In medieval times, whipping boys were the young surrogates, often of noble birth, who were assigned to take the punishment meted out when princes misbehaved. And properly so, according to the divine right of kings, which held that only a king could whip a prince. With modest literary adaptation, the whipping boy now serves as an apt metaphor for Ontario's lashing of doctors for offences they did not themselves commit.
Premier Dalton ("King Dalt") McGuinty has decreed that Ontario's best-paid and most skilled doctors – cardiologists, radiologists and ophthalmologists among them – must be punished for working harder, for treating more patients, for saving more lives. But the offender here is not our princeling doctors. It is the regent himself whose treasury, long depleted by royal profligacy, is now bare.
So 27 Ontario doctors earned more than $2-million last year – an increase of seven (yes, seven) from the previous year. So 400 Ontario doctors earned more than $1-million last year. So what? What specifically is the crime here? And who committed it, anyway?
Surely the crime is not the gross income of the doctors – which is determined strictly by the number of patients they have tended. Surely more healing justifies more pay, not less.
Surely the criminals are not the doctors themselves (who aren't accused of cheating). Surely patients are more responsible for broken hearts than the cardiologists who fix them.
Surely the actual offence here is the province's implicit decision to impose stricter rationing of health care in Ontario.
As a matter of fact, in ordering an arbitrary pay cut (which in some instances will lower doctors' gross incomes by as much as 20 per cent), Mr. McGuinty has effectively decreed that the province's most skilled doctors must personally finance the treatment of perhaps one-fifth of their patients. The province could achieve the same result more equitably by letting a lottery decide which Ontarians make it to an operating room.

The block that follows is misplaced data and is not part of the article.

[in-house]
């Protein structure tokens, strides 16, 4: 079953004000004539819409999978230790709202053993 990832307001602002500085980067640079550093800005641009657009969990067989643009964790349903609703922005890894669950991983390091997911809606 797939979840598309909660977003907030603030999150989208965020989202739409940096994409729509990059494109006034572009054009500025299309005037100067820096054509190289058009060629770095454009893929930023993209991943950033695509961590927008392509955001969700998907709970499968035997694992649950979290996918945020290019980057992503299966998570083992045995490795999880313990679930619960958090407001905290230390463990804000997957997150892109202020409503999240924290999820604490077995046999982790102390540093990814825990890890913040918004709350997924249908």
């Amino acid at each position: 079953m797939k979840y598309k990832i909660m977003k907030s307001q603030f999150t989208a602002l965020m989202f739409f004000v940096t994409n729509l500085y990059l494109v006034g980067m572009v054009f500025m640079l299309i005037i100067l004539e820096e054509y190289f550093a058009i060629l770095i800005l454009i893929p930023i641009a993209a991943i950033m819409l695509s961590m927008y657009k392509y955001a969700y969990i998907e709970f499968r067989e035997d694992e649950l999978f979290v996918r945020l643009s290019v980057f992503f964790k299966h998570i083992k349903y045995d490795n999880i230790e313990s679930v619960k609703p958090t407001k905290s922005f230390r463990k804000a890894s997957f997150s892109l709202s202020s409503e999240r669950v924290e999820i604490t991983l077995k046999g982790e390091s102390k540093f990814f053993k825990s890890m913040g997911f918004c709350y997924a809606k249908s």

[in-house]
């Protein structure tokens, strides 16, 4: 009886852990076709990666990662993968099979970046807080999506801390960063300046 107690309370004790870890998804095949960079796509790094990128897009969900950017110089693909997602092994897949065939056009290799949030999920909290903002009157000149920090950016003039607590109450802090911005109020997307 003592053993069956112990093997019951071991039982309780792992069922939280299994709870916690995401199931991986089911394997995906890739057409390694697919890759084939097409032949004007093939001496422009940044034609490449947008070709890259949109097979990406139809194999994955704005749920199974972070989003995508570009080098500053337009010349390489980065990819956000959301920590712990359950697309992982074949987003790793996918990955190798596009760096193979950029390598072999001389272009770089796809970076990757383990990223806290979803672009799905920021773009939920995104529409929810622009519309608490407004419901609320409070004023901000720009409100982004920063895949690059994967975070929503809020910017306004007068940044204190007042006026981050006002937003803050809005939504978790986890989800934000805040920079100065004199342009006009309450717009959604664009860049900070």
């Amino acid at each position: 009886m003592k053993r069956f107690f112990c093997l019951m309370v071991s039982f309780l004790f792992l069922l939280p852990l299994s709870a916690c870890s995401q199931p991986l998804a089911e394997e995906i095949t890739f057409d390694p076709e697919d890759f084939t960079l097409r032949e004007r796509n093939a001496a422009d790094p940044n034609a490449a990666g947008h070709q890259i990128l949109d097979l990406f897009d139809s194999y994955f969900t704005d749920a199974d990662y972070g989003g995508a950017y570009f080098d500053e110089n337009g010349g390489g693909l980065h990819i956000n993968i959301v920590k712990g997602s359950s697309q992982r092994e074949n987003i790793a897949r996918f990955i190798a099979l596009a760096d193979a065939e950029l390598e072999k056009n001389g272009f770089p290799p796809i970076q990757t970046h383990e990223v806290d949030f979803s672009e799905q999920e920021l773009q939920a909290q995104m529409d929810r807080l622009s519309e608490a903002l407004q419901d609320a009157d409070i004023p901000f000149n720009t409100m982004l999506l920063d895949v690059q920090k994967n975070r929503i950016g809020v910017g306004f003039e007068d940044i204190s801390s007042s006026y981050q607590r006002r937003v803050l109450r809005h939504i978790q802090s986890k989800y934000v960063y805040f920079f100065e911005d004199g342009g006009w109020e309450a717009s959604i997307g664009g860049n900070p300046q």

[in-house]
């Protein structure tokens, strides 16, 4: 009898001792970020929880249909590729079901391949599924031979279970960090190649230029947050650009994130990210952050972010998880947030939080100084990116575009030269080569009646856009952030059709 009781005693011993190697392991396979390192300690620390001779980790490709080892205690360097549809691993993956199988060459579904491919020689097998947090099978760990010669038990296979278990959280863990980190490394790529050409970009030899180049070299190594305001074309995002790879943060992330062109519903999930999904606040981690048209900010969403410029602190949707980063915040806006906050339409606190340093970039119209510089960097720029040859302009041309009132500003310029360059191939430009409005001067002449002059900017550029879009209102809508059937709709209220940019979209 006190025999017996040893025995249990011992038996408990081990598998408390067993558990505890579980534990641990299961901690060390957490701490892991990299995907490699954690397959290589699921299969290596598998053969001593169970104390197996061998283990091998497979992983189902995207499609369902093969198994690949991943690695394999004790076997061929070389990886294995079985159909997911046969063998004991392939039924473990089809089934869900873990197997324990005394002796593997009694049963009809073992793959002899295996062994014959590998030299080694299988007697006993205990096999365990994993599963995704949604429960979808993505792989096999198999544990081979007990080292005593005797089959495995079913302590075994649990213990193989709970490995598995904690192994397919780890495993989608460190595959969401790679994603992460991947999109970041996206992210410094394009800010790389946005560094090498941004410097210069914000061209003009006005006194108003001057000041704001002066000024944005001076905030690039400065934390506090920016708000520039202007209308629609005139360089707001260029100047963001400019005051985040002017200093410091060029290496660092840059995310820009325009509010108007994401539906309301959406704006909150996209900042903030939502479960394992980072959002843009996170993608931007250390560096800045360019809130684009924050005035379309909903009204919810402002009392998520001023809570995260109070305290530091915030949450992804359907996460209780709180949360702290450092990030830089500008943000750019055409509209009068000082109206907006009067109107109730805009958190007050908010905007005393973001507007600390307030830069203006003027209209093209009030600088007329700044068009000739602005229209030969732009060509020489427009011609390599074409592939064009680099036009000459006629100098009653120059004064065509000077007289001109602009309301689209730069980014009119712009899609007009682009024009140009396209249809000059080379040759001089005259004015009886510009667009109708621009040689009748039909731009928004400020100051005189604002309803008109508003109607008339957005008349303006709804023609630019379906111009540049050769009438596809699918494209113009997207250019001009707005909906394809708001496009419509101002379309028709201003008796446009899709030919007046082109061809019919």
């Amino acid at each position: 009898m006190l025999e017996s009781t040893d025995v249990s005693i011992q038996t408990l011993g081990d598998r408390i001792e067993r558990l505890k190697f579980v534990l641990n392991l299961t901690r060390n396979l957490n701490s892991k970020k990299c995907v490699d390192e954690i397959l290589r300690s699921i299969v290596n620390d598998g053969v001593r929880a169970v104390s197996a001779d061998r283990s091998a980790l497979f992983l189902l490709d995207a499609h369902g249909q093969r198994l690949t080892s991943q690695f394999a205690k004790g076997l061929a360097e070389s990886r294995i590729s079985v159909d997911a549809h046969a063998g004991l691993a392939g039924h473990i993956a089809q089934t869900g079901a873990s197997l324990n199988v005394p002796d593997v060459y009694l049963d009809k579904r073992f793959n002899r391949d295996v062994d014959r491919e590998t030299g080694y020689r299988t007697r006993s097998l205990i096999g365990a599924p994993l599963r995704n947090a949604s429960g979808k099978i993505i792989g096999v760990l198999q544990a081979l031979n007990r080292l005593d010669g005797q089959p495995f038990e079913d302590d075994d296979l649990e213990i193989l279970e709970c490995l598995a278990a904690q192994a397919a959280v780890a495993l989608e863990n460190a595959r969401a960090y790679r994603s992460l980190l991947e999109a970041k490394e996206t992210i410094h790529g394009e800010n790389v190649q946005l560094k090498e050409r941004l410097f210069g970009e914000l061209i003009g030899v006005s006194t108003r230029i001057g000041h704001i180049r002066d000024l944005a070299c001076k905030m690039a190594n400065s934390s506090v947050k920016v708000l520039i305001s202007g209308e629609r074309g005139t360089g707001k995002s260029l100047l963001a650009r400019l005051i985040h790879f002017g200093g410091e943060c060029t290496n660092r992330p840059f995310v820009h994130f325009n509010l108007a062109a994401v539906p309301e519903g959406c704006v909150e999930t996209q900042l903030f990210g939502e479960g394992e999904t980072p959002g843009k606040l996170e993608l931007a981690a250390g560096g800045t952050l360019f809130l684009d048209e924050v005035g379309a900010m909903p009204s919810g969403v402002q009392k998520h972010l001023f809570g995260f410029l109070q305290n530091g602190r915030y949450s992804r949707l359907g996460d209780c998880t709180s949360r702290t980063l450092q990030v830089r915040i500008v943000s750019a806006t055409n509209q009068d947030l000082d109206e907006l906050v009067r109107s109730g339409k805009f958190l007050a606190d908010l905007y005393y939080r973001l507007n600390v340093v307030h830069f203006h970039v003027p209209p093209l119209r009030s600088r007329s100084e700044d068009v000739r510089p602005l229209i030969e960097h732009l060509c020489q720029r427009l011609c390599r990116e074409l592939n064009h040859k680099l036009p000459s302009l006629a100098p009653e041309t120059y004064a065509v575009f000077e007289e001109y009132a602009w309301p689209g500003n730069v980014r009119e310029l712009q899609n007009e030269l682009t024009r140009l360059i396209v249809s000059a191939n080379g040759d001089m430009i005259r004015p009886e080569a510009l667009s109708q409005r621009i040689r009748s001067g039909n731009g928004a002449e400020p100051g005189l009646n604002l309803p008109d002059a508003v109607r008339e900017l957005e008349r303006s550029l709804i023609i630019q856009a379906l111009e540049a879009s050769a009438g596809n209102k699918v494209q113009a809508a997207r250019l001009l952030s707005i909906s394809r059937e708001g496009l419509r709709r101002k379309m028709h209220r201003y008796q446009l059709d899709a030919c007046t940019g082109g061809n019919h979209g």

Yet Mr. McGuinty prefers to blame rich and greedy doctors for the consequences of his own debt. It is always easy to blame the rich and the greedy. But the gross incomes of medical specialists are as phony as a false alarm. Sure, these doctors do well. Why shouldn't they? But they pay half of their gross income in taxes – thus already paying a disproportionate part of their own salary. As everyone knows, they have offices to run, staff to pay, insurance to buy and pensions to fund. From this perspective, $2-million isn't nearly as much as buck-passing politicians pretend.
It is so, of course, around the entire highly taxed world. Some European doctors, working in highly socialized economies, earn $2-million a year – as do some American doctors and, for what it's worth, some Chinese doctors, too. The International Society of Aesthetic Plastic Surgery reports, for example, that 20 per cent of plastic surgeons in Western Europe earn more than $1-million a year – and that 10 per cent of plastic surgeons in China earn more than $2-million. If good plastic surgeons are worth $2-million in China, why aren't good cardiologists worth $2-million in Canada?
Mr. McGuinty is wrong to single out doctors for whipping. So much for the rule of law. If governments want to cut people's pay, let them cut everyone's pay (progressively, of course). But don't treat some of our most extraordinarily gifted citizens as intolerably greedy or improperly rich.
Mr. McGuinty has made a fundamental mistake. He has used his powers arbitrarily to determine incomes. Governments are never good at determining incomes – or prices. Governments can determine salaries and prices only at the risk of rebellion and rage – outcomes as predictable in the streets of Montreal as in the streets of Athens. (Quebec has priced education far too cheaply for far too long.)
We have an impartial, apolitical mechanism to determine incomes and prices. This mechanism is called capitalism. In the market, millions of people, through billions of transactions, determine incomes and prices in an orderly way. It is preposterous, of course, to suppose that the market can determine incomes in socialized, fixed-fee medicine. But there are only these two options. Either the market distributes incomes by consent – or kings do by decrees.